London R. Ferebee

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London R. Ferebee (1849 – AFT 1883) was an African Methodist Episcopal Zion Church preacher and author,[1] who was born into slavery on August 18, 1849, in a place called Big Ditch, in Currituck County, North Carolina. He wrote his biography of being born into a slave family, surviving the American Civil War, his imprisonment and later work for the church. He worked while very young, and escaped at a young age. He made a life for himself in education, politics, and religion. He led a full life and, along the way, endured many sufferings and hardships.[1]

Biography[edit]

Early life and slavery[edit]

When he was still quite young, Ferebee's mother was sold because she beat her master to the ground. Ferebee was moved with his mother and two other children, and remained with his family until was old enough to render services. He was then separated from his family and employed by a man named Edwin T. Cowles. Ferebee was still extremely young when he began to work. Because of Ferebee's youth, Cowles was extremely kind to him, and would not allow for him to be abused in any way.

Freedom and education[edit]

At twelve years old, Ferebee ran away with a group of Yankees, as they were called, who delivered him to his father, Abel M. Ferebee, in Elizabeth City, North Carolina. Together, they stayed in Elizabeth City until the Yankees announced that they were to travel to Newbern, NC. Figuring that moving to Newbern was safer than staying in Elizabeth City with the Civil War, both the Ferebees, and a large group of colored people, moved with the Yankees.

Once in Newbern, still under the care of his father, young Ferebee started attending private school at a Christian church. By the time he was fifteen, he was the top student in his class and had become assistant teacher. While his health was starting to falter, at age thirteen, and his eyesight was beginning to fail him, he decided to take up a profession in religion. Soon thereafter, he was elected Superintendent of the Sabbath School, and then elected secretary of the church and Board of Trustees.

One morning, on Ferebee's accord, a young man by the name of Miles Bartlette was sent back a year, into primary school. A few days after this event, Bartlette attempted to kill Ferebee. Bartlette stabbed a dagger through Ferebee's left shoulder blade, barely missing his heart. Ferebee did survive, but was forced to stay in his home until October, when he was allowed to return to school.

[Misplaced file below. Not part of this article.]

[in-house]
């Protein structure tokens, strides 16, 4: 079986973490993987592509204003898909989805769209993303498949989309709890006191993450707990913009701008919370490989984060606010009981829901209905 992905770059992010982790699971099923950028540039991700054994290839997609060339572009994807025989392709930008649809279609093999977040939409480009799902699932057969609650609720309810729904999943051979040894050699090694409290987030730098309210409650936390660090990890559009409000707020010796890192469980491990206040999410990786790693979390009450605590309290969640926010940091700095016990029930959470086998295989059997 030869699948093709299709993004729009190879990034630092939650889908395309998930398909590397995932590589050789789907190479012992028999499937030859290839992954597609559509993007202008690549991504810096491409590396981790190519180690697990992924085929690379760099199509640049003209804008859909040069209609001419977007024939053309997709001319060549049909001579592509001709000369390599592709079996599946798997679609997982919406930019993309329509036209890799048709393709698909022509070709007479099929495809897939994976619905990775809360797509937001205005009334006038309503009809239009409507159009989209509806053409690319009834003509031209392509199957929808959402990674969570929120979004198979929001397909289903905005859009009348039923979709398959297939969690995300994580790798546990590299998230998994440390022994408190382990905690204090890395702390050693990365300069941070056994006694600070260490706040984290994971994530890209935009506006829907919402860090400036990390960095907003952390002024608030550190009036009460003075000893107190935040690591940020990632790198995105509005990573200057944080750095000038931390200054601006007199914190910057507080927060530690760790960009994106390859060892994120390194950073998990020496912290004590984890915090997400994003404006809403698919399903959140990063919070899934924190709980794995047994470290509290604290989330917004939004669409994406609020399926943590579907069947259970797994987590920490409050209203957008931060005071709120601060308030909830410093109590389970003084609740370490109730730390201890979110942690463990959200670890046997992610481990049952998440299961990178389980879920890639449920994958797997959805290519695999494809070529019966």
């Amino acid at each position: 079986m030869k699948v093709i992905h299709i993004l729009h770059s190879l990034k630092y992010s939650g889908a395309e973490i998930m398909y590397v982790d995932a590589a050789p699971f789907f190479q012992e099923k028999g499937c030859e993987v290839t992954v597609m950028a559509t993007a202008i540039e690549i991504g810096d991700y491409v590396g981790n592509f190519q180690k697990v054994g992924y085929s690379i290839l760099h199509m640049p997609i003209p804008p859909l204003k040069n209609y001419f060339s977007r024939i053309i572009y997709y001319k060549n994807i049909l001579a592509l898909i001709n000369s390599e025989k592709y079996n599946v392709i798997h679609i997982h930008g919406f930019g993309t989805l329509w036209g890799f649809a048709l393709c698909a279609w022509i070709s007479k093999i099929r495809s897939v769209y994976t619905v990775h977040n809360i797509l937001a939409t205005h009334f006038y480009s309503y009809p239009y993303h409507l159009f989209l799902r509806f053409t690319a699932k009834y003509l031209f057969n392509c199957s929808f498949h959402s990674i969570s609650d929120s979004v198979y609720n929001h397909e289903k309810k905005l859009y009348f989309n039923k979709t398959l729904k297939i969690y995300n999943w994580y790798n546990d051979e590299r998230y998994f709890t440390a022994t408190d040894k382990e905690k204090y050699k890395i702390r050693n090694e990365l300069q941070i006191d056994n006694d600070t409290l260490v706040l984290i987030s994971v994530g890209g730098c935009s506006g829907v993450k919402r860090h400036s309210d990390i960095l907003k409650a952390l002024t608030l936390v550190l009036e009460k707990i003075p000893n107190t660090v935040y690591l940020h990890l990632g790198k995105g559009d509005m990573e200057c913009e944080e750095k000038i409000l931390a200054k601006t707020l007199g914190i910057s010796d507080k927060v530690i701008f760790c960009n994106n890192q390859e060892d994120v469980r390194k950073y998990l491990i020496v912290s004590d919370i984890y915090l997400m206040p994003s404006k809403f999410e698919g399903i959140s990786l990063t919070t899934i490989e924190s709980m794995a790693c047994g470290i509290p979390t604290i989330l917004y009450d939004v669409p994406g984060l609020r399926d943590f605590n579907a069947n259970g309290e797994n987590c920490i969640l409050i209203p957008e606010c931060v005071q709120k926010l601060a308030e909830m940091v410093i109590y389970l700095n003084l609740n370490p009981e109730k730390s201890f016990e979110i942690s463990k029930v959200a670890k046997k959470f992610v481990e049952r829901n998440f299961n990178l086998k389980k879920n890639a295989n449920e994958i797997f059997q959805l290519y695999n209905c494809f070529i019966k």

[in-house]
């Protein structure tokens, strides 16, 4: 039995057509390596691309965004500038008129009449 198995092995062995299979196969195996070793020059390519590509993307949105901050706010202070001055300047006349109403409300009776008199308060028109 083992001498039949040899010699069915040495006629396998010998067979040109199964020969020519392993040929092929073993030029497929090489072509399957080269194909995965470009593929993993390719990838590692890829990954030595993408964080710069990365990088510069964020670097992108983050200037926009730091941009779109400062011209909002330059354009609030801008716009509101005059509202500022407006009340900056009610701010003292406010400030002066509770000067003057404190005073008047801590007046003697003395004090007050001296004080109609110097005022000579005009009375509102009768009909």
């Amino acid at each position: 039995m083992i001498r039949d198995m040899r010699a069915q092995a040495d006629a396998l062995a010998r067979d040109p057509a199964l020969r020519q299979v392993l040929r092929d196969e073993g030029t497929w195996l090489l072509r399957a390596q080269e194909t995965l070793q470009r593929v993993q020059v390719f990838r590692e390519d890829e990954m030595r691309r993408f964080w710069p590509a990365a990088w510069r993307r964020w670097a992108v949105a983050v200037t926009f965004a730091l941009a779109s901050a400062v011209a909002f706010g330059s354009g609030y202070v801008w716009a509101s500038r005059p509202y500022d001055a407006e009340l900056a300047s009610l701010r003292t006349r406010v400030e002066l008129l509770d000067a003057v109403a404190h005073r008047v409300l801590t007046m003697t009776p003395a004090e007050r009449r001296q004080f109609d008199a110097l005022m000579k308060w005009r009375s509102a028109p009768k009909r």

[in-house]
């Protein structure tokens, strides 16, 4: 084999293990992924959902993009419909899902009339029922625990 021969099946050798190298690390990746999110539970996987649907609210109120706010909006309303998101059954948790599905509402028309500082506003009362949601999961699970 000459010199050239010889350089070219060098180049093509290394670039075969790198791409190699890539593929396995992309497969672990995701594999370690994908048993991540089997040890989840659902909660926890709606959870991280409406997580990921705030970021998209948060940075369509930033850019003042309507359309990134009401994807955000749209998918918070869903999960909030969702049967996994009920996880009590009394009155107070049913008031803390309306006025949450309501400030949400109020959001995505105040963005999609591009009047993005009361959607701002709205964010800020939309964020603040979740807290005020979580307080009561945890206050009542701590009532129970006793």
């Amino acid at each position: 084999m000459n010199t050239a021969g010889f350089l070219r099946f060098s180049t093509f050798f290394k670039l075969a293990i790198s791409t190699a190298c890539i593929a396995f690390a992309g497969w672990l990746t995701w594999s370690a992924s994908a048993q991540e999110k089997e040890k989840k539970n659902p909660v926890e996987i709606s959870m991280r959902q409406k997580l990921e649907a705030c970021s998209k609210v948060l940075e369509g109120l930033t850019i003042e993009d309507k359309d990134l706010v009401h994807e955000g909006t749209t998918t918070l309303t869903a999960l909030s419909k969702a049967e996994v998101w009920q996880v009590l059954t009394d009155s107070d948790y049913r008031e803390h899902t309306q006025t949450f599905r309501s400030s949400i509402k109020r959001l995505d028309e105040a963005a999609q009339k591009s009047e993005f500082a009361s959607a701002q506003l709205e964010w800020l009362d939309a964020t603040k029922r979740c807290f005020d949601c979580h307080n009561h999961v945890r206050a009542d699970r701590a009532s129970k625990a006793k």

Early career[edit]

In 1867, when Ferebee was eighteen, his father moved him back to Elizabeth City. The summer after his move, he was called to Nixonton to take charge of a private school. He taught here for three years, until entering himself in a normal school. He stayed in school until he had almost mastered an English education. Once he felt he was ready, he started learning law, and Latin, with Judge C. C. Pool. After he had completed his learning with Pool, Ferebee moved to teach in his own schoolhouse. He earned himself a good reputation as a teacher by the time he was twenty. He traveled to many different counties as a teacher, and soon had become a "swift politician".

Political career[edit]

Ferebee soon became a popular Republican. In 1872, he was known to be a reliable politician, and he had married a young woman who was named Lucinda Smith. He continued to dedicate his time to politics. He had, because of his outspoken opinion, made himself many enemies in his party (both men of color, and white men). In the same year, he was married, he was rallied against by his political enemies.

He was accused, by his peers, of stealing money from T.P. Wilcox. Ferebee was put through many court trials, and was continually found innocent. In the summer of 1873, the Democratic nominee for the Judge in the First District, Mills L. Eure was elected. After winning the election, Eure reopened the forgery case against Ferebee. Eure would not allow for Ferebee to present any evidence that proved him innocent, and the jury found him guilty. After twenty-seven days in prison, he was moved into a penitentiary, where he was to stay for four years.

Prison[edit]

While in penitentiary, Ferebee lost none of his religious reputation. He became the prison preacher. Meanwhile, the inmates and prison guards developed a strong liking to him, and would not abuse, or let others abuse him. After staying in the penitentiary for two years, he was chosen to go to the mountains and take up work there. He got to choose which of the inmates went with him, and after stewarding and cooking for the next five months, he was released.

Religious career[edit]

After his release from prison, he became determined to receive his preaching license, and in 1877, he succeeded. One year later, he applied to join the Annual Conference of the A.M.E. Zion Church. After deliberation by the Zion Church, he was received into conference and was assigned to Winston, North Carolina. There, he held charge for one year and a half. After his time in Winston, he was ordained by the church and in 1880, he was sent to Granville County, where he held charge for two years.

Late life[edit]

Ferebee was a preacher in Winston until his church was burned down. His last station was in Raleigh, North Carolina, where he wrote the narrative of his life, entitled "A Brief History of the Slave Life of Rev. L.R. Ferebee, and the Battles of Life, and Four Years of His Ministerial Life. Written from Memory. To 1882". The date of his death, after 1883, is unknown.

References[edit]

  1. ^ a b A Brief History of the Slave Life of Rev. L.R. Ferebee, London R. Ferebee, 1882, ed. 1996, webpage: UNC-Fer.

External links[edit]